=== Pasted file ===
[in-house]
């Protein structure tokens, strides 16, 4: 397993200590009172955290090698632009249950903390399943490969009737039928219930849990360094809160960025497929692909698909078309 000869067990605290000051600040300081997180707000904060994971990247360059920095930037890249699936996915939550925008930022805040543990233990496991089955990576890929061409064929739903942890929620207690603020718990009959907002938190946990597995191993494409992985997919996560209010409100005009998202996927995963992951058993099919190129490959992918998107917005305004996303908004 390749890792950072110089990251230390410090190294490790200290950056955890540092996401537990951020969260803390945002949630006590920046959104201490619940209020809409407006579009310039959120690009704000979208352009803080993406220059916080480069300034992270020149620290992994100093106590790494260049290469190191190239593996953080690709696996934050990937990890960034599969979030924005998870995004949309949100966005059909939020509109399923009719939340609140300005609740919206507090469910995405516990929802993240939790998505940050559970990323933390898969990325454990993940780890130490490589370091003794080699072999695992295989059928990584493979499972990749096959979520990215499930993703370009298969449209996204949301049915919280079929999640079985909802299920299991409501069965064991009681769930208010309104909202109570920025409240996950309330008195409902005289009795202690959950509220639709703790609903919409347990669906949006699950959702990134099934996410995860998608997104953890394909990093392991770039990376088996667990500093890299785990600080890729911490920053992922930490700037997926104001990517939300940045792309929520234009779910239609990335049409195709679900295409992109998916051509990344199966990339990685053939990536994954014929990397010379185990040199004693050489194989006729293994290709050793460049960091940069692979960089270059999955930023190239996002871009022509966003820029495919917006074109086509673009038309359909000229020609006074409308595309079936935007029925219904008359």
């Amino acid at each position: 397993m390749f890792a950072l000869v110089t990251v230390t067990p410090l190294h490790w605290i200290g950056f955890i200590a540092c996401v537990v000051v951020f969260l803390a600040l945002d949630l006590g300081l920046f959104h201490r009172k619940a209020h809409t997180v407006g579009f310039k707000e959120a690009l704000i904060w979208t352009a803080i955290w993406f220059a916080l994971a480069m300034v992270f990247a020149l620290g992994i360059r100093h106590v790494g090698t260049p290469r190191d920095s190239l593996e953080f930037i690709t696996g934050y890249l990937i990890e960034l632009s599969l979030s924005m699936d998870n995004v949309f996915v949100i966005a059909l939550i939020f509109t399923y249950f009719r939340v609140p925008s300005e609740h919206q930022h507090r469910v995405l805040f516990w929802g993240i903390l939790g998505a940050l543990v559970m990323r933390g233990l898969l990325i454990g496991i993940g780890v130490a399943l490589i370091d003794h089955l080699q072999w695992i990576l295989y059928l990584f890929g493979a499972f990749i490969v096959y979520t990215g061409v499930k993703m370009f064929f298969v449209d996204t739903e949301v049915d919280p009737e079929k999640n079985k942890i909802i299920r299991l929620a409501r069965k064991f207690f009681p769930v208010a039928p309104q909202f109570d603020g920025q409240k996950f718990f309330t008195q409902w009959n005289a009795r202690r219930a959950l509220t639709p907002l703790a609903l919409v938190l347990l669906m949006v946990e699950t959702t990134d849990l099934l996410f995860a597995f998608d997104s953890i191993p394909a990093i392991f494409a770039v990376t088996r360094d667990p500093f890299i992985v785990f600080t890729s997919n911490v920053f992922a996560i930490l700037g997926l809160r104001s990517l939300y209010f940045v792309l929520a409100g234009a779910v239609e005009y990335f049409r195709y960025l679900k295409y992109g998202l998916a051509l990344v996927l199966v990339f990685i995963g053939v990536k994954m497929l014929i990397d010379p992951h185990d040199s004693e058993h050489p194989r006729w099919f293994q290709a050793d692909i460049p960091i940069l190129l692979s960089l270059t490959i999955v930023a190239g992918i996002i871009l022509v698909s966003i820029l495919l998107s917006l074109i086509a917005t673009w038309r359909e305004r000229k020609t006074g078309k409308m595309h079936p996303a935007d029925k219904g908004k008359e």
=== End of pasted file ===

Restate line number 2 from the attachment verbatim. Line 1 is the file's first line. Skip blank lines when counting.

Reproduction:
């Protein structure tokens, strides 16, 4: 397993200590009172955290090698632009249950903390399943490969009737039928219930849990360094809160960025497929692909698909078309 000869067990605290000051600040300081997180707000904060994971990247360059920095930037890249699936996915939550925008930022805040543990233990496991089955990576890929061409064929739903942890929620207690603020718990009959907002938190946990597995191993494409992985997919996560209010409100005009998202996927995963992951058993099919190129490959992918998107917005305004996303908004 390749890792950072110089990251230390410090190294490790200290950056955890540092996401537990951020969260803390945002949630006590920046959104201490619940209020809409407006579009310039959120690009704000979208352009803080993406220059916080480069300034992270020149620290992994100093106590790494260049290469190191190239593996953080690709696996934050990937990890960034599969979030924005998870995004949309949100966005059909939020509109399923009719939340609140300005609740919206507090469910995405516990929802993240939790998505940050559970990323933390898969990325454990993940780890130490490589370091003794080699072999695992295989059928990584493979499972990749096959979520990215499930993703370009298969449209996204949301049915919280079929999640079985909802299920299991409501069965064991009681769930208010309104909202109570920025409240996950309330008195409902005289009795202690959950509220639709703790609903919409347990669906949006699950959702990134099934996410995860998608997104953890394909990093392991770039990376088996667990500093890299785990600080890729911490920053992922930490700037997926104001990517939300940045792309929520234009779910239609990335049409195709679900295409992109998916051509990344199966990339990685053939990536994954014929990397010379185990040199004693050489194989006729293994290709050793460049960091940069692979960089270059999955930023190239996002871009022509966003820029495919917006074109086509673009038309359909000229020609006074409308595309079936935007029925219904008359």